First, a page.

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Started by listohan, May 28, 2018, 05:21:33 AM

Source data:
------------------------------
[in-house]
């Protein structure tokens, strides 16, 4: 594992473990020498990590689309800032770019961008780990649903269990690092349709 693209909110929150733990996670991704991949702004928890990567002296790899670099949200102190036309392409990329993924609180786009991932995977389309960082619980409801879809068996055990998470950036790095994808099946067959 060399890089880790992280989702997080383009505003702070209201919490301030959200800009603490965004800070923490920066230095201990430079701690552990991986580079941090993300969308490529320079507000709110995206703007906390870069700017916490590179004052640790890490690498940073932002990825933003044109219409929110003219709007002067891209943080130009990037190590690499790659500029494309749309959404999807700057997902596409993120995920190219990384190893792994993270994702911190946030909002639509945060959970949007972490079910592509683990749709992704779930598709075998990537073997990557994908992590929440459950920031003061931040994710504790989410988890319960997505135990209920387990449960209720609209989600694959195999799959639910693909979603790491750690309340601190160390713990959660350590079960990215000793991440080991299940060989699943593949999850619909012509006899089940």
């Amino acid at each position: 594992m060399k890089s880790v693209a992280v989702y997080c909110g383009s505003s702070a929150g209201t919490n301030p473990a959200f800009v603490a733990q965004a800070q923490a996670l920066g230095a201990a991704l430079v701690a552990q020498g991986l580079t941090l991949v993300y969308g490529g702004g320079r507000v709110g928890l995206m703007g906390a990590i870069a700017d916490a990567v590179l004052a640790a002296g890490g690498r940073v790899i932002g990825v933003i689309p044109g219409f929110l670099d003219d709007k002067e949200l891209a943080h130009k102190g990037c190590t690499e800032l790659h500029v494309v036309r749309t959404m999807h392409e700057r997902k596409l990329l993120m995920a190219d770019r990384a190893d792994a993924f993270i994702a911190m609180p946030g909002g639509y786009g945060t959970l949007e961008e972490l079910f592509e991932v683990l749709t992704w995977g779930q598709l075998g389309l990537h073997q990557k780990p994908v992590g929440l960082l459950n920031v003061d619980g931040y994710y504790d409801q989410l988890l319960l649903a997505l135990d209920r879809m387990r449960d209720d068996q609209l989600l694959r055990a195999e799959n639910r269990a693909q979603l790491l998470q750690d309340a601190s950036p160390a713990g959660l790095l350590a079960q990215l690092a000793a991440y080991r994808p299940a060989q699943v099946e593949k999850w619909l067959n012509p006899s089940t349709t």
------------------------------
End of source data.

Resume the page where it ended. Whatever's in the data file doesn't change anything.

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QuoteHe then talks about the dawn raids, all those journalists who were arrested, charged and, in the end, not convicted. Brooks's trial, in his eyes, was nothing more than a show. "It was like the air catching fire," he says. "The police accused of being too close to News International, the police then overreacting to everything, the baying of the politicians." Amazingly – shockingly, perhaps – he thinks Goodman should not have been sent to prison for his crimes, a "guy who's got no other blemish on his record". Does he feel the same about Andy Coulson, the former editor of the News of the World and adviser to David Cameron who was sentenced to 18 months in prison for phone hacking? "I thought prison was... a bit rough. He is a very talented man. This bit of wrongdoing didn't make him a bad newspaperman or for that matter an evil person."Didn't make him a bad newspaperman. As a newspaperwoman who began her own career at News International (I used to avoid meeting Hinton's eye in the lift on the way to the canteen), this statement strikes me as hollow and wilfully blind and it stays with me long after I leave him. Good newspaper people need, in Nick Tomalin's peerless phrase, a certain amount of ratlike cunning. But there are reporters everywhere who deliver important stories without resorting to breaking the law. They are the good newspapermen and women. When Hinton talks of the importance of the freedom of the press, describing, for instance, the way the famous condemnation of the hanging of Ruth Ellis by Cassandra in the Daily Mirror worked on him as a boy of 11, I'm with him all the way. But this stuff makes me feel more equivocally about him, which is a shame, because he is smart, nice and fun – and just like him, I do love to gossip about inky old times.